And you don’t deserve anything better.

You don’t even remember the girl who once knew she deserved better. You don’t think of her because, like everyone, she is judging you and finding you wanting.

And still, you can pick the sound of his footsteps in a crowd. Your heart still skips a beat when you return home to see his keys in the bowl or his shoes lined against the wall. Only now, your heart is always hammering, your breath always catching in your throat, and the only reason you now use the word “please” is to place it before the words “I’m sorry, don’t hurt me”.

The world outside knows there are troubles. They know he can be a little bit cranky. That he is a little stingy with money, or that he doesn’t like you to go out without him, but the world doesn’t know that every time you feel him lift the covers to climb in beside you, your entire body goes rigid, tense and fills with a blind, raging hatred that finds you clenching your fists and digging your fingernails into your palms to give some kind of voice to the invisible, voiceless pain you feel at not just losing your soul to the whims of another, but handing it over, willingly, to gutlessly save yourself from whatever may happen next.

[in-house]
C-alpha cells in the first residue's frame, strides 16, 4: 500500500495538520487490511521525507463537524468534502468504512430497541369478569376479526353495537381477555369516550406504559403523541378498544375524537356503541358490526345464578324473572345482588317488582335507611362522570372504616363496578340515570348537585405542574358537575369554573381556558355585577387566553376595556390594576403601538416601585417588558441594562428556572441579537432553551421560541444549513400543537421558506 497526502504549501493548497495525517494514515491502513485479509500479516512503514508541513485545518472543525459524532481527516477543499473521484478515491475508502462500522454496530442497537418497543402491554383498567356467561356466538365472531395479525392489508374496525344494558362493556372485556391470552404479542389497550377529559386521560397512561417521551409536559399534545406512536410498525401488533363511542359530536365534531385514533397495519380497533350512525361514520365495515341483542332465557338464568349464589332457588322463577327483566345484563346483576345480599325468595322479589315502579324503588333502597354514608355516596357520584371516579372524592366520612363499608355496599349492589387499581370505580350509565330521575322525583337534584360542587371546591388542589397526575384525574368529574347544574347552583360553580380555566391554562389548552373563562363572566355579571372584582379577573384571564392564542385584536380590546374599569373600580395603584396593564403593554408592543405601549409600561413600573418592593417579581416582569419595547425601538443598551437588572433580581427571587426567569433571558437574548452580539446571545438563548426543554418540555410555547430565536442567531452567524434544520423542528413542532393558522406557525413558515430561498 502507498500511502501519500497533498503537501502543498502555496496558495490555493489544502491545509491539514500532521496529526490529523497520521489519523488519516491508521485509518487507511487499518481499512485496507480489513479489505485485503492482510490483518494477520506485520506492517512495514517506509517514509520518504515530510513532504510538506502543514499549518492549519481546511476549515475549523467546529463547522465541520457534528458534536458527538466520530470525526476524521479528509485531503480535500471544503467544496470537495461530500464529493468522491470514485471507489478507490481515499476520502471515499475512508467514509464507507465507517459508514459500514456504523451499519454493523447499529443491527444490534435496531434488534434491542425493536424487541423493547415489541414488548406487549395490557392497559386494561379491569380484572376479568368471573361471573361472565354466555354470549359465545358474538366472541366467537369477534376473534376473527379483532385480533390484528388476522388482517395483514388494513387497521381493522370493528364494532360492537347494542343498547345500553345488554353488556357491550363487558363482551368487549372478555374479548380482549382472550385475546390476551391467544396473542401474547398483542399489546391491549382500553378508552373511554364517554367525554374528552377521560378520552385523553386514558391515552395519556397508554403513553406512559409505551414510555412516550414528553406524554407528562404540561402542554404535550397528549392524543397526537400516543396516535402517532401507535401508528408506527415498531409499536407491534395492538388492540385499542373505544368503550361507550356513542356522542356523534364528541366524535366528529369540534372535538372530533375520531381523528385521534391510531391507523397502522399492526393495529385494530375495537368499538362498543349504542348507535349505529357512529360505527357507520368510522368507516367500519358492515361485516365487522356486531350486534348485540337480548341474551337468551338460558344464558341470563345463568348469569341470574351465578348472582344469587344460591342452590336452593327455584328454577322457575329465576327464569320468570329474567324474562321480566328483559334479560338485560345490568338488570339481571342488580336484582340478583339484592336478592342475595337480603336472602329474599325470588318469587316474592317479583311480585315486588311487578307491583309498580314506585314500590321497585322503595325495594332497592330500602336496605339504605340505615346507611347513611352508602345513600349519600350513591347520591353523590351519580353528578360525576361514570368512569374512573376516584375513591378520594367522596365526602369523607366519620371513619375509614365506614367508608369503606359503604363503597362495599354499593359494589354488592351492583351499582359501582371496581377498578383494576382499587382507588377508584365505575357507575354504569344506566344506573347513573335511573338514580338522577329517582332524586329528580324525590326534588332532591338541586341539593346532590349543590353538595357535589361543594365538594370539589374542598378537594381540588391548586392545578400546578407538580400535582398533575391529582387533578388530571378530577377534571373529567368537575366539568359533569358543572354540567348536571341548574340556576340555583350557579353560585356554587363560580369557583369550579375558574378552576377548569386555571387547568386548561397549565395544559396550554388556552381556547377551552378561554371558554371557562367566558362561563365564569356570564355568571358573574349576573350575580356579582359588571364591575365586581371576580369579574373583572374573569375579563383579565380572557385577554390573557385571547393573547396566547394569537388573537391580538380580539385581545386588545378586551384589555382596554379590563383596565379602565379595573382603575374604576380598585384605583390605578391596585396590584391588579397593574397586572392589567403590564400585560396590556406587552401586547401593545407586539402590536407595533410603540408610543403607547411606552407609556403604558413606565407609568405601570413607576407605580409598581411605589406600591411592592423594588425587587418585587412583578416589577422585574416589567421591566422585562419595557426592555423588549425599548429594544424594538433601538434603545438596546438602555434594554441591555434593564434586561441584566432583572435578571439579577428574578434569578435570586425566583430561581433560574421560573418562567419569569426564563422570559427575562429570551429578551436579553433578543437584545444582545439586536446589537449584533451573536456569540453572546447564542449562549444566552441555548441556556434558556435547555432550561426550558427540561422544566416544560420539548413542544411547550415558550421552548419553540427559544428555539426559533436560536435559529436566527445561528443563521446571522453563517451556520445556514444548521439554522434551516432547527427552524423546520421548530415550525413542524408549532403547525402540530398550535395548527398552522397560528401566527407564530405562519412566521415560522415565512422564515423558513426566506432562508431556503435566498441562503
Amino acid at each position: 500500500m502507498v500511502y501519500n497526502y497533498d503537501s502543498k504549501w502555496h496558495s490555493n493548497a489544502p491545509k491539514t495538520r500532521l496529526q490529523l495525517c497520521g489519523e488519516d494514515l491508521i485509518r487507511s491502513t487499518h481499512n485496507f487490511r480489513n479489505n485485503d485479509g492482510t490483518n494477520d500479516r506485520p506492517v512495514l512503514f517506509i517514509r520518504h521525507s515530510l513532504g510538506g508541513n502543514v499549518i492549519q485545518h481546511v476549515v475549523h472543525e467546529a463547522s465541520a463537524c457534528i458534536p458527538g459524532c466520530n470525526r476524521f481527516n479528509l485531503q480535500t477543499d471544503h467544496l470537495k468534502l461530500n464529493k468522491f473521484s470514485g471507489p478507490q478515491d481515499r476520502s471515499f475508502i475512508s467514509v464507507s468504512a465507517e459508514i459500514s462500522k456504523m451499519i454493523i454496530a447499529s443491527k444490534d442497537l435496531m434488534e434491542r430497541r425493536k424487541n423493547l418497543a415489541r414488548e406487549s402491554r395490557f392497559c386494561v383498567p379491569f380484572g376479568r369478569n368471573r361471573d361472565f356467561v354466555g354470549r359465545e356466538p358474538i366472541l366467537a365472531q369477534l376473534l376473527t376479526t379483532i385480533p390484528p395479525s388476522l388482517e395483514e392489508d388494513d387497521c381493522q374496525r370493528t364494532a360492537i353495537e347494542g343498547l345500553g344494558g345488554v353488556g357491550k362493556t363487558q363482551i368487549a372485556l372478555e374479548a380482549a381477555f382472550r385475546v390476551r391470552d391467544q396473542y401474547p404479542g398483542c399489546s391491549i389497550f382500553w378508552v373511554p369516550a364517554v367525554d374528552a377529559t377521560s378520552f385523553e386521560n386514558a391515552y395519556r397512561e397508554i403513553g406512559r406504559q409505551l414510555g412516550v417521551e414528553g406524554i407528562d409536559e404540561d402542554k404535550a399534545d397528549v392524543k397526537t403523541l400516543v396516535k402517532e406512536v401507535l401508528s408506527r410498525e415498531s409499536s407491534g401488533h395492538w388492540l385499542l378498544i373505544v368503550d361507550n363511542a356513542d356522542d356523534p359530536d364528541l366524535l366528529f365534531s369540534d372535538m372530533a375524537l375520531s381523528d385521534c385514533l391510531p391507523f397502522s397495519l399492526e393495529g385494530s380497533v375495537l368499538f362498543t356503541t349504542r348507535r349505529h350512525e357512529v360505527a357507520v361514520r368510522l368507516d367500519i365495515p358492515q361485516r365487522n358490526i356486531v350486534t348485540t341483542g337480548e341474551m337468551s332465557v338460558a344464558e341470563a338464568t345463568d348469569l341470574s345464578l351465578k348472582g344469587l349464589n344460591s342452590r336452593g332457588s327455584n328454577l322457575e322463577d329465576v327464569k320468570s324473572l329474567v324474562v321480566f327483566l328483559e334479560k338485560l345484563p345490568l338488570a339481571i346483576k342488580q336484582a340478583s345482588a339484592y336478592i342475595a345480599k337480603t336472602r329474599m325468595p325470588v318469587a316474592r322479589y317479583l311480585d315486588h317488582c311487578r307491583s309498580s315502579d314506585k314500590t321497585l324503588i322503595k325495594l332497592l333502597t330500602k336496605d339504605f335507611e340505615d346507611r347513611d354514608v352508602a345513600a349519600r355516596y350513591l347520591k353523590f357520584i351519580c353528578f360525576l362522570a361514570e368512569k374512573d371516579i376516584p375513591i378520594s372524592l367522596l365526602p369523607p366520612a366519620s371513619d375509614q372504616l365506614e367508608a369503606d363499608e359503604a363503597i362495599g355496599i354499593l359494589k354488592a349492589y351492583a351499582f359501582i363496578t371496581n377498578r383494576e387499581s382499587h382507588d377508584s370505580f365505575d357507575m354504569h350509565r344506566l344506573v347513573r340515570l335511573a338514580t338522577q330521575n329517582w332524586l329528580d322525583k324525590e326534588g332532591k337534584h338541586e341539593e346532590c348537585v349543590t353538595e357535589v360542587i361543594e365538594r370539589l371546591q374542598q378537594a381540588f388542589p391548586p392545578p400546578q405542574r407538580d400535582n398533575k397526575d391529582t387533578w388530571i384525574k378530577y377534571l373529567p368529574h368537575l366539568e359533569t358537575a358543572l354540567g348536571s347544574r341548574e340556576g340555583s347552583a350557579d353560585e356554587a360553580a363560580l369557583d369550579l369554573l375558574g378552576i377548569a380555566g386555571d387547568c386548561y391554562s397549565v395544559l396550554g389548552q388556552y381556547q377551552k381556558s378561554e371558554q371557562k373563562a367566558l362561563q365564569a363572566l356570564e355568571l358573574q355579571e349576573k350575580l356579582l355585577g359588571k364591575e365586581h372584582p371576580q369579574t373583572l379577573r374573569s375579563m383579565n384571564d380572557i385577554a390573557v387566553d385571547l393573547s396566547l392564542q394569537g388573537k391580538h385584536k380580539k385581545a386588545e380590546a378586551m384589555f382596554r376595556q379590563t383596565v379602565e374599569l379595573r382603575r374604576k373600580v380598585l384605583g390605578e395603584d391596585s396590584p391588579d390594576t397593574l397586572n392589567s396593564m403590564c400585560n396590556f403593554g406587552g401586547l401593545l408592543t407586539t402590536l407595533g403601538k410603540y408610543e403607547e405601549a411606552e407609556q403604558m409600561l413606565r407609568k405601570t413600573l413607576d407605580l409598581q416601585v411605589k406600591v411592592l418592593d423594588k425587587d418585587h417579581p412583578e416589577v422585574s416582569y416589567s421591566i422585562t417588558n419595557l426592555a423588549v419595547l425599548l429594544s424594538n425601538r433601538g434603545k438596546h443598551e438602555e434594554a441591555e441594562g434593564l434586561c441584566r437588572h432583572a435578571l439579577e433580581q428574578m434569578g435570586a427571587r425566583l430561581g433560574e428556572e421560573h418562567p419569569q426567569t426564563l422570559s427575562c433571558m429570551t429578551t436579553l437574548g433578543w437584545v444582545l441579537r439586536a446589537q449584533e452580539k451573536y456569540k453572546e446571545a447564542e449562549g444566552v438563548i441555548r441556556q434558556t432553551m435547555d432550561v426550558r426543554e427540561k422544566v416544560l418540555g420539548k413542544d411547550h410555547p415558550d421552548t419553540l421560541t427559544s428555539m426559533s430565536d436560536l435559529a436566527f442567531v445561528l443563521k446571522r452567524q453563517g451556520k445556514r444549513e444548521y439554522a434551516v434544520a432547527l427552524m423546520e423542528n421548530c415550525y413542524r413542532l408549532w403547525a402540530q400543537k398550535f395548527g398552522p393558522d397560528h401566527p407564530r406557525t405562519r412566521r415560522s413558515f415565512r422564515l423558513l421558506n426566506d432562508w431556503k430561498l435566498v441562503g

It wasn’t always like that, you know? That’s what we always say when asked why we stayed.

Because it didn’t start that way.
It started with The Little Things. 

It was an accident

“I killed a bee once” she said through lips twisted by that one eye she has closed to block out the sun.

“In a glass, I mean. Not like, from it stinging me”.

Her hands were hidden beneath her thighs, her legs swinging back and forth over the brown water flowing in the river beneath us. This old, rickety bridge was just where we went to once everyone found out what happened to her sister.

I looked at her, but remained silent, wondering whether this story would be the one that turned the key in the lock.

“It was buzzing around in the daisies and I’d just finished my drink. I just wondered how long it would last under the glass but I forgot about it. I got bored of watching after awhile, and then I just forgot, and then that afternoon, mum came in from the backyard carrying my glass”.